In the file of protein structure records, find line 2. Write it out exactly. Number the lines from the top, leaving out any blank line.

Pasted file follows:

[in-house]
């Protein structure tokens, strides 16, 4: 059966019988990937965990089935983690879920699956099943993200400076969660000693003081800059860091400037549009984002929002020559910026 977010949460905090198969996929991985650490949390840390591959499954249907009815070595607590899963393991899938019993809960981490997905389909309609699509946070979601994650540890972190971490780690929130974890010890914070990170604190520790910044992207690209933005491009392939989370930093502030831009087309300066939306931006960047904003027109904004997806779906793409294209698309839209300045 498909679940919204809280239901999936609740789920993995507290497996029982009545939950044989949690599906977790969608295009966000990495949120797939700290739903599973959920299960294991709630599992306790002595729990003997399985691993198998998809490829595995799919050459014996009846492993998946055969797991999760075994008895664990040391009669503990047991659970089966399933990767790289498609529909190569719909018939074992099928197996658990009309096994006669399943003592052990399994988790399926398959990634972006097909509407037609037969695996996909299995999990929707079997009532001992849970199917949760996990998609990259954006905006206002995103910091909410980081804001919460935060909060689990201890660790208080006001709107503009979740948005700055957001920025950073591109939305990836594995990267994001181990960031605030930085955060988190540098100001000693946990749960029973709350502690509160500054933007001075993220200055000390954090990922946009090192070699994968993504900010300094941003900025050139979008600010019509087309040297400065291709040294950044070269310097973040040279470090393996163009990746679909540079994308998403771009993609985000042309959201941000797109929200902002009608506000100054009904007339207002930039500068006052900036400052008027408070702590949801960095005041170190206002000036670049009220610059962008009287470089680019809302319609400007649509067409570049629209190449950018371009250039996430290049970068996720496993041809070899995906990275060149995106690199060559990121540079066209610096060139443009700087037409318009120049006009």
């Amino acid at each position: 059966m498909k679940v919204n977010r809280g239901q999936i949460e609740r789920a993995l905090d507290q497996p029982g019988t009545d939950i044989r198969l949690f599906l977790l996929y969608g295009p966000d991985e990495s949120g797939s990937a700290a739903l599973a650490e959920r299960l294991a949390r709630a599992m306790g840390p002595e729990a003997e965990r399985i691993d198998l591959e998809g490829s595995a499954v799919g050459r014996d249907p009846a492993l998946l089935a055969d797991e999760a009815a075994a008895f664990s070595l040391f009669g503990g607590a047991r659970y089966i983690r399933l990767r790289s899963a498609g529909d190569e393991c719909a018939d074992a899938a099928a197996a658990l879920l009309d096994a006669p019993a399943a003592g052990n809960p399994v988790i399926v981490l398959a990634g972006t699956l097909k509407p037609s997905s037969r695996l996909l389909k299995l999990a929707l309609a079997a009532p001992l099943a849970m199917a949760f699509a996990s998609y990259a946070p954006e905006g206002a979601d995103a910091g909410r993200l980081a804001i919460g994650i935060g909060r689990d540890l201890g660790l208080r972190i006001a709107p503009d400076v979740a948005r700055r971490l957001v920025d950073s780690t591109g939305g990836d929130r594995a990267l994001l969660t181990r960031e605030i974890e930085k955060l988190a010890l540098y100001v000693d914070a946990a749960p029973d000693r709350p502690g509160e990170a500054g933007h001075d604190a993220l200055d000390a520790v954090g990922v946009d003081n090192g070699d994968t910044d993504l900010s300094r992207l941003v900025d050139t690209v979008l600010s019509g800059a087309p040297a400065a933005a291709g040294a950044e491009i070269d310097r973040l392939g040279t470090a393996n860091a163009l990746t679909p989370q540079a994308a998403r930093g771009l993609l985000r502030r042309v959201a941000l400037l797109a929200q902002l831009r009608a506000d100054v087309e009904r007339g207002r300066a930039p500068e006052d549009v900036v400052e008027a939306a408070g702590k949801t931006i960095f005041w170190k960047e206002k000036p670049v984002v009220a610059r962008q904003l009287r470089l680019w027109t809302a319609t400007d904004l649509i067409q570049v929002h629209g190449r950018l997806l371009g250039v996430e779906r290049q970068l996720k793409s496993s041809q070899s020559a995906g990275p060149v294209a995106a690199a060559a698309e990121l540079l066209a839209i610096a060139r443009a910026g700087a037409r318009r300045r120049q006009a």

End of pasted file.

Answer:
């Protein structure tokens, strides 16, 4: 059966019988990937965990089935983690879920699956099943993200400076969660000693003081800059860091400037549009984002929002020559910026 977010949460905090198969996929991985650490949390840390591959499954249907009815070595607590899963393991899938019993809960981490997905389909309609699509946070979601994650540890972190971490780690929130974890010890914070990170604190520790910044992207690209933005491009392939989370930093502030831009087309300066939306931006960047904003027109904004997806779906793409294209698309839209300045 498909679940919204809280239901999936609740789920993995507290497996029982009545939950044989949690599906977790969608295009966000990495949120797939700290739903599973959920299960294991709630599992306790002595729990003997399985691993198998998809490829595995799919050459014996009846492993998946055969797991999760075994008895664990040391009669503990047991659970089966399933990767790289498609529909190569719909018939074992099928197996658990009309096994006669399943003592052990399994988790399926398959990634972006097909509407037609037969695996996909299995999990929707079997009532001992849970199917949760996990998609990259954006905006206002995103910091909410980081804001919460935060909060689990201890660790208080006001709107503009979740948005700055957001920025950073591109939305990836594995990267994001181990960031605030930085955060988190540098100001000693946990749960029973709350502690509160500054933007001075993220200055000390954090990922946009090192070699994968993504900010300094941003900025050139979008600010019509087309040297400065291709040294950044070269310097973040040279470090393996163009990746679909540079994308998403771009993609985000042309959201941000797109929200902002009608506000100054009904007339207002930039500068006052900036400052008027408070702590949801960095005041170190206002000036670049009220610059962008009287470089680019809302319609400007649509067409570049629209190449950018371009250039996430290049970068996720496993041809070899995906990275060149995106690199060559990121540079066209610096060139443009700087037409318009120049006009």